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Posts tagged TechDirt

A strange little copyright story
September 17, 2014 | 12:25 pm

copyrightTechdirt has a great write-up about one of the strangest little copyright stories I've read this week. The story involves an anti-litter campaign launched in my own fair city recently, which cleverly used the letters on brand-name packages to spell out messages. From the article: "The campaign slogan was, “Littering says a lot about you.” The ads featured discarded candy boxes, plastic bottles and other packaging arranged to spell the unflattering message that littering conveys. The combinations included a bag of Lay’s potato chips and a Krazy Glue package arranged to spell “Lazy”; Reese’s Pieces and a bottle of Gatorade put together...

The great monkey copyright war of 2014
August 8, 2014 | 2:25 pm

copyrightHere's a fun little story which highlights the absurdity of our current intellectual property laws. Yahoo News had a write-up about a photographer who is embroiled in a legal dispute with Wikipedia over a photograph of his which became viral and ended up on Wikipedia website. As the article explains: "In 2011, Slater spotted a crested black macaque in Indonesia and set up his camera to click a photo. Suddenly, the monkey snatched the camera and started to take selfies..." The issue is that current intellectual property law favours the one who snapped the picture, regardless of how they came to do...

A case study in the difficulties of the permission culture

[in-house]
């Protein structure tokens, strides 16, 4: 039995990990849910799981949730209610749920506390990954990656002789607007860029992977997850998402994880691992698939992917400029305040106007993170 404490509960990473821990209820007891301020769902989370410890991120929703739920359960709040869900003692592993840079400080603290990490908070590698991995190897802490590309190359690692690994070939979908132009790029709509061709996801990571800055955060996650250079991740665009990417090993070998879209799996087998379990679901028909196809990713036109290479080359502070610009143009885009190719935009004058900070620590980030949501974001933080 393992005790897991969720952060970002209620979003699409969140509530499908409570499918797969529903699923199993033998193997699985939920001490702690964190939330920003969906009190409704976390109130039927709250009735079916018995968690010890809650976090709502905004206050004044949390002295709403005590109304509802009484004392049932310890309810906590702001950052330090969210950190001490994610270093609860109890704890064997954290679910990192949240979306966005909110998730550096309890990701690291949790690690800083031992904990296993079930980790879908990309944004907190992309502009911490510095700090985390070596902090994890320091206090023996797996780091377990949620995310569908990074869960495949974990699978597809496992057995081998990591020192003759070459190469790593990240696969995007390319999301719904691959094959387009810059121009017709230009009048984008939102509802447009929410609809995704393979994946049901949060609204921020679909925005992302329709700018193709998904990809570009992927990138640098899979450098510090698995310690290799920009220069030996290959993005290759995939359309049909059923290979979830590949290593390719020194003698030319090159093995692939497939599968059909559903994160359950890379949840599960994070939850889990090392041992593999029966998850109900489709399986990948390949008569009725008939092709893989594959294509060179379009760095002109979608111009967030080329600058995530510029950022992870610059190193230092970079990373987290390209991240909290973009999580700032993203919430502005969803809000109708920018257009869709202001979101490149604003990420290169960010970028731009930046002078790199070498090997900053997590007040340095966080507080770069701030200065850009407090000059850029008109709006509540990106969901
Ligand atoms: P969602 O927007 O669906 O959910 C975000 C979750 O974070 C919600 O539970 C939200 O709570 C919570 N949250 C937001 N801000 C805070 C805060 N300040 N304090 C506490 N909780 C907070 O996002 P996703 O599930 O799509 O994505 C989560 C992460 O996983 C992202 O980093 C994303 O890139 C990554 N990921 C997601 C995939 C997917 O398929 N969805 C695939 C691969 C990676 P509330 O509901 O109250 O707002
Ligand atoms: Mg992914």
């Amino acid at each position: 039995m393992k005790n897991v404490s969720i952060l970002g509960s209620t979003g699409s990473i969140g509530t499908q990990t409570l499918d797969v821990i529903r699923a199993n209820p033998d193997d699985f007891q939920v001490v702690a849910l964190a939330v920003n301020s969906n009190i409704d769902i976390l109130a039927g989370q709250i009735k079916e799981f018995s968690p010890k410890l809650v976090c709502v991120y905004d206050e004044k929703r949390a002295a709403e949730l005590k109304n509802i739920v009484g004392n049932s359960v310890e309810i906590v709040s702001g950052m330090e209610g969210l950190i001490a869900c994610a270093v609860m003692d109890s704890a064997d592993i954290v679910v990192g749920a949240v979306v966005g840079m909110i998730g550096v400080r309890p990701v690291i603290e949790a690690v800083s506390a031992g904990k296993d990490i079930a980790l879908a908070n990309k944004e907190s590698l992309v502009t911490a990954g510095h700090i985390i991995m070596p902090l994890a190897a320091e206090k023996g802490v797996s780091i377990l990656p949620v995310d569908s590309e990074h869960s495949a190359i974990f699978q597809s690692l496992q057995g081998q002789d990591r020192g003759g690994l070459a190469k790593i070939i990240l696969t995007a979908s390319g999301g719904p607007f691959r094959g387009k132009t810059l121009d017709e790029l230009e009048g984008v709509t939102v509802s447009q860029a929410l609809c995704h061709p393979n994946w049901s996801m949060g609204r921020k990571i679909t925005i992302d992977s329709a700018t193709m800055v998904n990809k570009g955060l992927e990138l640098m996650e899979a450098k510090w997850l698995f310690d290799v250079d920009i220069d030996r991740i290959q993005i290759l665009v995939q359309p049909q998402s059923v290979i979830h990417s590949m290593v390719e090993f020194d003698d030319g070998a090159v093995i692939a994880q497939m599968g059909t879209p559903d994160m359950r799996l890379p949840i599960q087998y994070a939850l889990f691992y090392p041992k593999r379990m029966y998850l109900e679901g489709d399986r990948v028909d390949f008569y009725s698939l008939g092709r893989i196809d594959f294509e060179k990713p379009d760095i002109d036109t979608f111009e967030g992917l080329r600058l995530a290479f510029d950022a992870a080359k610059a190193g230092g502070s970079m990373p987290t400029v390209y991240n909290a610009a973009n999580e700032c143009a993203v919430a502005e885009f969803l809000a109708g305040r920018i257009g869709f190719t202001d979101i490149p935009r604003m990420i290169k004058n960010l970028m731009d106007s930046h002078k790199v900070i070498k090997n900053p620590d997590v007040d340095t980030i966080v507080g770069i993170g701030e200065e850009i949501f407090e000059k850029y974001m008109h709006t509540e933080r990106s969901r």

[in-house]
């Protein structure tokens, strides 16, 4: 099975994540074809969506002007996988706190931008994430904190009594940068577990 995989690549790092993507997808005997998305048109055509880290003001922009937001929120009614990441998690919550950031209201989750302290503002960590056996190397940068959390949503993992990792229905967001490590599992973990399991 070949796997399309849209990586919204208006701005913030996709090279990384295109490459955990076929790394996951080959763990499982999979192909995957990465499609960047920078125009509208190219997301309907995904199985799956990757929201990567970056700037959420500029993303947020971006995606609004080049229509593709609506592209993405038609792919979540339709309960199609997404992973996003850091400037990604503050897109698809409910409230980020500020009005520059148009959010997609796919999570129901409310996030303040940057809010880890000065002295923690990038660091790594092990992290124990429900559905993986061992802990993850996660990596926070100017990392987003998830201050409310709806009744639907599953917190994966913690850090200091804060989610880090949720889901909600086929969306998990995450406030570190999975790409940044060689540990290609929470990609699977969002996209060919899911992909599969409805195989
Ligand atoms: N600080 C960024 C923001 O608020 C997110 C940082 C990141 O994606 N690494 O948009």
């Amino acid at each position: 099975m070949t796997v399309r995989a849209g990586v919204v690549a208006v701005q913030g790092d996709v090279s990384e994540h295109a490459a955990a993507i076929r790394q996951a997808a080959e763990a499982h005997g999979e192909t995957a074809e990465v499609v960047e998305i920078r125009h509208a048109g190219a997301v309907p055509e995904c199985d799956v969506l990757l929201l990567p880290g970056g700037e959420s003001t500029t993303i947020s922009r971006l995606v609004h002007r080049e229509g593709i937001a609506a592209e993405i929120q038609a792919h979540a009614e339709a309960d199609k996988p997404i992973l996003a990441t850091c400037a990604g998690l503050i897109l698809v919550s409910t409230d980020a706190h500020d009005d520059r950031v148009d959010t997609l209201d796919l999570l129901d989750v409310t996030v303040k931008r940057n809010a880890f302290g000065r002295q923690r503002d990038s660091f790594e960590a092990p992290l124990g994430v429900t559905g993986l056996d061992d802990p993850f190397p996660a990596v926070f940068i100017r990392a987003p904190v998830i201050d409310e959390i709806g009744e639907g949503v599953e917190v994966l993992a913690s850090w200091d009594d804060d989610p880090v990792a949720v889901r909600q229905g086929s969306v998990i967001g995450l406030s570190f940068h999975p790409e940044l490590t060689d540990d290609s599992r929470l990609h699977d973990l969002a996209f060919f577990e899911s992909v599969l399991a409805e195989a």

April 11, 2014 | 6:25 pm

permission cultureI wrote on Thursday about a great term Techdirt has been using to describe the new normal 'permission culture' in which we find our every media move governed by a rights-holder who can, or cannot grant permission for the use we desire. Whether it's 'this movie is not available for streaming on your country' or 'you bought the book but Amazon can tell you which device you can read it on,' users are being told they can't do something which may seem common sense to them. GigaOM has a great little case study which raises some interesting questions on this. Actress...

Is ‘Happy Birthday’ Still Under Copyright?
June 14, 2013 | 9:59 pm

happy birthday[caption id="attachment_86884" align="aligncenter" width="553"] Photo by Emma Glover | http://tiny.cc/m1yo2w[/caption] Mike Masnick has a great write-up about a pending lawsuit that finally challenges the copyright claim Warner/Chappell Music has been enforcing for decades over the 'Happy Birthday' song. I remember first hearing about this odd little copyright issue during an episode of the late but great sitcom, "Sports Night." The main characters were two sports newscasters, and in one episode, one of them sings "Happy Birthday to You," briefly, to his co-worker on air. He is later visited by a dour rep from legal who advises him that the station was fined by...

The Perils of Newer, Easier Sharing
May 15, 2013 | 12:43 pm

sharingI've had an object lesson this week in the perils of newer, easier information-sharing, via two news articles which came my way through different means. The first was a write-up in the local paper featuring a colleague of mine who had decorated her house in celebration of the Maple Leaf's glorious but ultimately short-lived playoff victories. The Beloved saw the picture, recognized her name and tore out the page to bring it home for me. The second story was a write-up at Techdirt by Timothy Geigner about a 'bug' in a recent Nintendo release which allowed Sims-like characters to marry same-sex...

We Goofed! Nintendo story accidentally appeared as ours
May 15, 2013 | 11:38 am

We Goofed!Yesterday evening, we posted as our final story of the day a fascinating article about a new Nintendo video game titled Tomodachi Collection: New Life, which has been described as not unlike a Japanese version of The Sims. The crux of the article was that Nintendo had unintentionally made it possible for the male characters in the game to have homosexual relationships. According to the article we posted, for example, "gamers playing Nintendo's Tomodachi Collection: New Life noticed that this latest iteration of the game ... had the option for the first time to have their male characters marry other male characters and raise children together." Nintendo, however,...